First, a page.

Soil that is rich in nutrients and life will enable you to grow vibrant plants that will produce bumper crops of top-quality produce. Soil health is also necessary for maintaining the health of the livestock that graze your pastures.

Since so much depends on the soil, it behooves homesteaders, farmers, and ranchers of all stripes to treat it with care and respect. This starts with recognizing that soil is more than an inert medium—it is a community, where microbes, insects, earthworms, and others work together.

How to maintain this community? Read on to find out.


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A Step-by-Step Guide to Improving Your Soil

Step 1: Assess Your Current Soil

Before purchasing any expensive amendments, take time to find out what your soil really needs. Simple home test kits make it easy to evaluate pH and NPK yourself. Simply digging up a cubic square foot of soil can tell you a lot about its texture and life. More in-depth analyses of trace minerals and organic matter levels require lab testing.

Read more: Luster Leaf Rapitest Soil Test Kit »

Step 2: Plan Your Soil Improvement Project

You are probably working on a budget, right? Make sure you get the best bang for your buck with a little forethought. Start by addressing the limiting factors for plant growth on your farm. Over time you can continue to improve your soil little by little until you have achieved your soil stewardship goals. Many times soil can be improved for free with just a little advanced planning.

Read more: Improving Your Garden Soil »

Step 3: Build Soil Depth

If you have shallow soils, correcting this problem is the first place to start. On a small scale, you can perhaps consider bringing in topsoil, peat moss, or compost to add depth. On a large scale, correcting this issue will take a considerable amount of time. Start by addressing any causes of erosion, then build soil with cover crops or by spreading manure.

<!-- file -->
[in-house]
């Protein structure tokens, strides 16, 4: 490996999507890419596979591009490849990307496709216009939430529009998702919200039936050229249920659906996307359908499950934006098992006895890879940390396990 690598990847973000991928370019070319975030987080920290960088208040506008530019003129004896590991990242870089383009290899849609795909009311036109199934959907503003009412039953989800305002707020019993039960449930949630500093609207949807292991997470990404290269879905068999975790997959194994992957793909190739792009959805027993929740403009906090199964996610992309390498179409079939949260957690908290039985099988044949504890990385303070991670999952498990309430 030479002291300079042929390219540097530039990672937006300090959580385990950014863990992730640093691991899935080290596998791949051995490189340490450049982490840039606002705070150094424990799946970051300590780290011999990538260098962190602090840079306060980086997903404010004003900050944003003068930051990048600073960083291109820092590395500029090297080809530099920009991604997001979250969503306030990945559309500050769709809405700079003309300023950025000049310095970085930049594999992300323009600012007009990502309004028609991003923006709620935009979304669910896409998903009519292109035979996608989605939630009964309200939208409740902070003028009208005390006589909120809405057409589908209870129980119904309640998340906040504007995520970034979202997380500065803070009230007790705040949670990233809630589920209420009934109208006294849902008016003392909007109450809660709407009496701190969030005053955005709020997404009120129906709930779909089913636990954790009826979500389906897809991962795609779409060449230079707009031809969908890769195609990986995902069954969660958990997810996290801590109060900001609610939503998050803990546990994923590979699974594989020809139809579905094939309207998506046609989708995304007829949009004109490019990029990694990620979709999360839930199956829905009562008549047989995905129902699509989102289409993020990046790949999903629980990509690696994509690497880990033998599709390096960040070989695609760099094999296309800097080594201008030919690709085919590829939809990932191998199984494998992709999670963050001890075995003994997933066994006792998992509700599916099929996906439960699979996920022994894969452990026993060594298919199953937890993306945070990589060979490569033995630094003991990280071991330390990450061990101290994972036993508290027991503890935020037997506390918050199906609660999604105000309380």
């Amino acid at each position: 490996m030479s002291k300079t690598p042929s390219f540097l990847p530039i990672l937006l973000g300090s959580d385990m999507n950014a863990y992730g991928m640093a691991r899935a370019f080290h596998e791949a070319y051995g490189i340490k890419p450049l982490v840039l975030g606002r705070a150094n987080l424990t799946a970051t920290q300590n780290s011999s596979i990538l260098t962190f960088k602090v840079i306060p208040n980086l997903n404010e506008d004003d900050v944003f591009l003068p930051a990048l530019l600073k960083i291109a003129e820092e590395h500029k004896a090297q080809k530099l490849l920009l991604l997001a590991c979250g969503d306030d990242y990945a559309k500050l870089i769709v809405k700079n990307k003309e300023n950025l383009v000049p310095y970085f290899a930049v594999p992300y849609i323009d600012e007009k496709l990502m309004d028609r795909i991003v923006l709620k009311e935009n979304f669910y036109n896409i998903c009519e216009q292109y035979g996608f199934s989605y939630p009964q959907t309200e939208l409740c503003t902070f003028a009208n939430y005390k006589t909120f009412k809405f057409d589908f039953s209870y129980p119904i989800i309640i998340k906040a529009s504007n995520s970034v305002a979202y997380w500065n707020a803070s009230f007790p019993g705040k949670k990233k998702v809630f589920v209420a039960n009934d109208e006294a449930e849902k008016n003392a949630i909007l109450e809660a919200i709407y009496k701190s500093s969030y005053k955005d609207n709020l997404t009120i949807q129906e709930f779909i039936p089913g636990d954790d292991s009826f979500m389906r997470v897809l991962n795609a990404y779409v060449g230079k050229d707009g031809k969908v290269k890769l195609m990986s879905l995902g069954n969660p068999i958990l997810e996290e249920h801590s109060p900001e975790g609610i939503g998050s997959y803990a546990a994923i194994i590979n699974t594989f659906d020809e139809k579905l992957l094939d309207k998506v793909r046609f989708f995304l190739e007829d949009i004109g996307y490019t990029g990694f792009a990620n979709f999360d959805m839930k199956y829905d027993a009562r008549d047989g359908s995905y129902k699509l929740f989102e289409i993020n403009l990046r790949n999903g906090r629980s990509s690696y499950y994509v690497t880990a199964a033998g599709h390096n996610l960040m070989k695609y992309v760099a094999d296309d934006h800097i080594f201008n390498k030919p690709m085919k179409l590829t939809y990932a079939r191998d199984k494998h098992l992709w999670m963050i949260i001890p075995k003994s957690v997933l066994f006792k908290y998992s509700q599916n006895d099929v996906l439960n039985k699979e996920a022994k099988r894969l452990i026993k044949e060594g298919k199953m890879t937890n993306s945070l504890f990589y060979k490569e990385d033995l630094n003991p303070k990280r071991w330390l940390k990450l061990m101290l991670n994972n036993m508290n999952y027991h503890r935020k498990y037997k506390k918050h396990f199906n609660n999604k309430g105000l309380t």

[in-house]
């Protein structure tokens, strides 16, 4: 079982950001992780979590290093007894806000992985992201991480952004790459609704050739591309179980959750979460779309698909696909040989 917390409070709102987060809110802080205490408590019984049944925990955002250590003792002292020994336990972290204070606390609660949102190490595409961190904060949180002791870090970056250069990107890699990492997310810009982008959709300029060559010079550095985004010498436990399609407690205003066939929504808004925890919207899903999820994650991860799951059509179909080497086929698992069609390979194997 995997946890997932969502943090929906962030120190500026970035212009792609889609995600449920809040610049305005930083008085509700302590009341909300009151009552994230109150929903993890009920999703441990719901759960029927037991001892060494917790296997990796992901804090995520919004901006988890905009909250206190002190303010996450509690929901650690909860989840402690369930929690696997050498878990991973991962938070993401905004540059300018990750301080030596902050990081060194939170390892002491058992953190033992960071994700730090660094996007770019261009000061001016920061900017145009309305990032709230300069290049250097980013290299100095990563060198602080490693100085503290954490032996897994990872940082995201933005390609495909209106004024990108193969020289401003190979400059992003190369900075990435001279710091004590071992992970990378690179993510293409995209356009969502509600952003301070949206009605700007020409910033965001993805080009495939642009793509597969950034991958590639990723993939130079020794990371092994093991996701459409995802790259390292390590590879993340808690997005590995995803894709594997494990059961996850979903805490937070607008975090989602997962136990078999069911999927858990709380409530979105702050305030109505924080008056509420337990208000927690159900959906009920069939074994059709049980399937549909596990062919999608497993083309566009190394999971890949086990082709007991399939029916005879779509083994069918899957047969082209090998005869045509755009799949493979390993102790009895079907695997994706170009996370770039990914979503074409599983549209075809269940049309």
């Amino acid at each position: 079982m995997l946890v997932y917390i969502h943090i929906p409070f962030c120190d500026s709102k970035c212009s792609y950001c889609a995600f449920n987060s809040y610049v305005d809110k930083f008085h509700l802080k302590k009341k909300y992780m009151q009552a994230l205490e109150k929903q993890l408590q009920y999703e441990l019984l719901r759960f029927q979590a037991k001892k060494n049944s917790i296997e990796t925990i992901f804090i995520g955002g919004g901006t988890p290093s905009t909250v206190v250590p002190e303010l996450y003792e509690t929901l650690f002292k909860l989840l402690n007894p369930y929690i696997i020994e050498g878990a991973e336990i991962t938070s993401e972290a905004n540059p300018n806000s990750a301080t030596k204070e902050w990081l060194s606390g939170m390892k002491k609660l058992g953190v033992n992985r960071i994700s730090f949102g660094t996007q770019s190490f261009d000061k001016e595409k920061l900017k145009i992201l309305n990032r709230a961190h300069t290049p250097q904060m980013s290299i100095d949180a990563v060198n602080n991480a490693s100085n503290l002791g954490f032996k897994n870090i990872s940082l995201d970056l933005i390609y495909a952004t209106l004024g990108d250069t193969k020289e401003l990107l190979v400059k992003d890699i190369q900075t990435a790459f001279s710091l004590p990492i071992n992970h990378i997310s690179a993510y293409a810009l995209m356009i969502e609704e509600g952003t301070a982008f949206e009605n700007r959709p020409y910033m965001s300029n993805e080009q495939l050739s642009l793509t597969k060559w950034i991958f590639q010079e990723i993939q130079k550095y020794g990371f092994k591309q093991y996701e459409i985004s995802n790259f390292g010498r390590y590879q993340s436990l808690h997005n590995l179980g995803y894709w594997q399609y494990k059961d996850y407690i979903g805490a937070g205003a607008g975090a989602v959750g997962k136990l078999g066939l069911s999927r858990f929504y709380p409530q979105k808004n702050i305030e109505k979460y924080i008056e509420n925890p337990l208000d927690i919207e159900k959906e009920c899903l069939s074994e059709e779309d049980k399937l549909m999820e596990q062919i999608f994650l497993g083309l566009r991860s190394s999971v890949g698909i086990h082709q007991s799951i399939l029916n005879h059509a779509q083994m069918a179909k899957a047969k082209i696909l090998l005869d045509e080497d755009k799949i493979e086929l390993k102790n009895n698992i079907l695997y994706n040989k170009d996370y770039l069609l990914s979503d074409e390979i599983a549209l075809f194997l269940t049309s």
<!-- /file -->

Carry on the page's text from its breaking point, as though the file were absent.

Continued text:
Read more: Cover Crop Decision Tool »

Step 4: Eliminate Toxins, Diseases, and Pests

Again, this takes time. Chemical residues will leach out of soils slowly. Diseases usually have to be kept in check by keeping ground covers short. Pests are kept in check by generally restoring balance to the ecosystem. The precise remedy will depend greatly on the challenge you are facing, but rest assured that some stubborn cases have been reclaimed by sustainable practices.

Read more: Garden & Orchard Diseases »

Step 5: Balance Soil Air and Moisture

Healthy soil is about 25% air and 25% water, the rest being mineral and/or biological material. When soils get too saturated, roots and microbes drown. When soils contain more air than water, roots and microbes dehydrate. The key to achieving balance is to promote porous, well-aerated soil with plenty of organic matter that will hold moisture like a sponge to be released as needed. Reducing soil compaction is important, and it can take many different forms, such as using a broadfork in the garden, planting deep-rooted cover crops in the field, and constructing lanes for moving livestock without trampling the whole pasture.

Read more: Hardpan »

Step 6: Charge the Soil Battery

Did you know that healthy soil is conductive? Nutrient exchange depends on soil conductivity and charge. Acidic soils have more positive ions, while akaline soils have more negative ions. This is why, as soil pH changes, a different spectrum of nutrients becomes available to plants, while other nutrients become unavailable. Many garden plants prefer soil that is neutral to just slightly alkaline. If your soil pH is seriously off, you probably will want to correct it. If it is pretty close to ideal, however, you may be better off making minor adjustments over time with the addition of organic matter.

Read more: What is pH? »

Step 7: Balance Soil Nutrients

All too many soils are deficient in some nutrient these days. On the other hand, too much of a good thing is not desirable, either. Balance is the key. If you know your soils are deficient in particular nutrients, work to replace them, such as by using poultry bedding to increase nitrogen levels or fallen leaves to boost phosphorus. In the case of toxicity, determining and addressing the cause is necessary. Either way, some research will be in order.

Read more: Minerals in Plants »

Step 8: Build Organic Matter and Humus